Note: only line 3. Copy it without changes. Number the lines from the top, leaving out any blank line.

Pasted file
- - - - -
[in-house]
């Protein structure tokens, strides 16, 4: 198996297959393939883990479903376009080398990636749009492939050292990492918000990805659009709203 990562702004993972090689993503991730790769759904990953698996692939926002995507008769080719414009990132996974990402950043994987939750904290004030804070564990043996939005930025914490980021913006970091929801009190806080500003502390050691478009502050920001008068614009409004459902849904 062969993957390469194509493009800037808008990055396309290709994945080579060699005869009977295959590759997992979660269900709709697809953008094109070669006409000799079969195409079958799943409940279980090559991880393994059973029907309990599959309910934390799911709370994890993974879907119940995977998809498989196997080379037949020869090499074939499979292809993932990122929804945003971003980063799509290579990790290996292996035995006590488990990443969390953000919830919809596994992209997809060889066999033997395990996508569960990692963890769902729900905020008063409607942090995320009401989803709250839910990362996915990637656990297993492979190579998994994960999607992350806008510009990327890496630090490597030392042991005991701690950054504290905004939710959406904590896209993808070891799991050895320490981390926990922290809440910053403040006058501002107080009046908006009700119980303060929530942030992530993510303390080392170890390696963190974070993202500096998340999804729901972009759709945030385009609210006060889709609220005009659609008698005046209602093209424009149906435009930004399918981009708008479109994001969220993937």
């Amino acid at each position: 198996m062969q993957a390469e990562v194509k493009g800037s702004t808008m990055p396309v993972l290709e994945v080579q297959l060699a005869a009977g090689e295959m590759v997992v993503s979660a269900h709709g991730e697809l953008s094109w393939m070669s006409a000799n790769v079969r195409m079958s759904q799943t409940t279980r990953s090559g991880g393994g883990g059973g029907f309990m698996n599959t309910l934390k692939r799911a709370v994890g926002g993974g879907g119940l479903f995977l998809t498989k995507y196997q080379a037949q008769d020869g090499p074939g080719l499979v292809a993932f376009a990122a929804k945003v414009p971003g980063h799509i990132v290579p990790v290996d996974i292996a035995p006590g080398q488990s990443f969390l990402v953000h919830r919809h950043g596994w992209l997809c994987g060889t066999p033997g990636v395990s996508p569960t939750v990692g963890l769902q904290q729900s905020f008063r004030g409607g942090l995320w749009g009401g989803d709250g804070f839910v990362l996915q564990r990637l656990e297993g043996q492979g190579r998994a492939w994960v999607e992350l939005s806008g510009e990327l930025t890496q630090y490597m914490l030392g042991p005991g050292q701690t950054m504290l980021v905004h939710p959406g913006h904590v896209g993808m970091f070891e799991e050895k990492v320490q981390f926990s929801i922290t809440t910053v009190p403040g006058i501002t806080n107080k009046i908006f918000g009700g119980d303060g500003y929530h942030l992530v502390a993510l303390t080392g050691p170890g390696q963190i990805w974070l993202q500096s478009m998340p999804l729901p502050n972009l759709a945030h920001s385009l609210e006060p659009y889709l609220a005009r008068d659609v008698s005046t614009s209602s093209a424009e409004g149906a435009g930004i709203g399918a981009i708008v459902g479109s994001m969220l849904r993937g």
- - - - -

């Amino acid at each position: 198996m062969q993957a390469e990562v194509k493009g800037s702004t808008m990055p396309v993972l290709e994945v080579q297959l060699a005869a009977g090689e295959m590759v997992v993503s979660a269900h709709g991730e697809l953008s094109w393939m070669s006409a000799n790769v079969r195409m079958s759904q799943t409940t279980r990953s090559g991880g393994g883990g059973g029907f309990m698996n599959t309910l934390k692939r799911a709370v994890g926002g993974g879907g119940l479903f995977l998809t498989k995507y196997q080379a037949q008769d020869g090499p074939g080719l499979v292809a993932f376009a990122a929804k945003v414009p971003g980063h799509i990132v290579p990790v290996d996974i292996a035995p006590g080398q488990s990443f969390l990402v953000h919830r919809h950043g596994w992209l997809c994987g060889t066999p033997g990636v395990s996508p569960t939750v990692g963890l769902q904290q729900s905020f008063r004030g409607g942090l995320w749009g009401g989803d709250g804070f839910v990362l996915q564990r990637l656990e297993g043996q492979g190579r998994a492939w994960v999607e992350l939005s806008g510009e990327l930025t890496q630090y490597m914490l030392g042991p005991g050292q701690t950054m504290l980021v905004h939710p959406g913006h904590v896209g993808m970091f070891e799991e050895k990492v320490q981390f926990s929801i922290t809440t910053v009190p403040g006058i501002t806080n107080k009046i908006f918000g009700g119980d303060g500003y929530h942030l992530v502390a993510l303390t080392g050691p170890g390696q963190i990805w974070l993202q500096s478009m998340p999804l729901p502050n972009l759709a945030h920001s385009l609210e006060p659009y889709l609220a005009r008068d659609v008698s005046t614009s209602s093209a424009e409004g149906a435009g930004i709203g399918a981009i708008v459902g479109s994001m969220l849904r993937g």